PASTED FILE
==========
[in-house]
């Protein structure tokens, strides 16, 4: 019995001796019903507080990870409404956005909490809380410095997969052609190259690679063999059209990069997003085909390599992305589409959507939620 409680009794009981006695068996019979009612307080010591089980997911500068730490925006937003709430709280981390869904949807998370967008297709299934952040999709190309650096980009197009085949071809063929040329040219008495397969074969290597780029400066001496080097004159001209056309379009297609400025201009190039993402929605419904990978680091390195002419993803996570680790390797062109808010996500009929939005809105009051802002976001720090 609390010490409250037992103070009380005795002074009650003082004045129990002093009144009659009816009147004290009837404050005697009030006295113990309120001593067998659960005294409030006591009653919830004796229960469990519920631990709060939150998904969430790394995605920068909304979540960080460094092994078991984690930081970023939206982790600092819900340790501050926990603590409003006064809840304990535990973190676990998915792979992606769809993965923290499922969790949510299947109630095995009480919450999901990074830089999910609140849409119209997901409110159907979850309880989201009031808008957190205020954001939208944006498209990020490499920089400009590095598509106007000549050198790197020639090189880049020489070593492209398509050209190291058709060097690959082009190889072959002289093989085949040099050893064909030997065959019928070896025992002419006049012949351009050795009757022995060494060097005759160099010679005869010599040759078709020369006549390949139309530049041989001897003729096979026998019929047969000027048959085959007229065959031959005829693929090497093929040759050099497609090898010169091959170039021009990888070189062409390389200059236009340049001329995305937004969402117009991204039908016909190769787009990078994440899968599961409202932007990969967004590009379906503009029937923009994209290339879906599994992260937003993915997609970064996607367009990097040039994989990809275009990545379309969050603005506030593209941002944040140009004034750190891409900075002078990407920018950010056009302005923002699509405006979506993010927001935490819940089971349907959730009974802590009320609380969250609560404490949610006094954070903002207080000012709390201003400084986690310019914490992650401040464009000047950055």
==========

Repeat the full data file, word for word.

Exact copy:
[in-house]
């Protein structure tokens, strides 16, 4: 019995001796019903507080990870409404956005909490809380410095997969052609190259690679063999059209990069997003085909390599992305589409959507939620 409680009794009981006695068996019979009612307080010591089980997911500068730490925006937003709430709280981390869904949807998370967008297709299934952040999709190309650096980009197009085949071809063929040329040219008495397969074969290597780029400066001496080097004159001209056309379009297609400025201009190039993402929605419904990978680091390195002419993803996570680790390797062109808010996500009929939005809105009051802002976001720090 609390010490409250037992103070009380005795002074009650003082004045129990002093009144009659009816009147004290009837404050005697009030006295113990309120001593067998659960005294409030006591009653919830004796229960469990519920631990709060939150998904969430790394995605920068909304979540960080460094092994078991984690930081970023939206982790600092819900340790501050926990603590409003006064809840304990535990973190676990998915792979992606769809993965923290499922969790949510299947109630095995009480919450999901990074830089999910609140849409119209997901409110159907979850309880989201009031808008957190205020954001939208944006498209990020490499920089400009590095598509106007000549050198790197020639090189880049020489070593492209398509050209190291058709060097690959082009190889072959002289093989085949040099050893064909030997065959019928070896025992002419006049012949351009050795009757022995060494060097005759160099010679005869010599040759078709020369006549390949139309530049041989001897003729096979026998019929047969000027048959085959007229065959031959005829693929090497093929040759050099497609090898010169091959170039021009990888070189062409390389200059236009340049001329995305937004969402117009991204039908016909190769787009990078994440899968599961409202932007990969967004590009379906503009029937923009994209290339879906599994992260937003993915997609970064996607367009990097040039994989990809275009990545379309969050603005506030593209941002944040140009004034750190891409900075002078990407920018950010056009302005923002699509405006979506993010927001935490819940089971349907959730009974802590009320609380969250609560404490949610006094954070903002207080000012709390201003400084986690310019914490992650401040464009000047950055």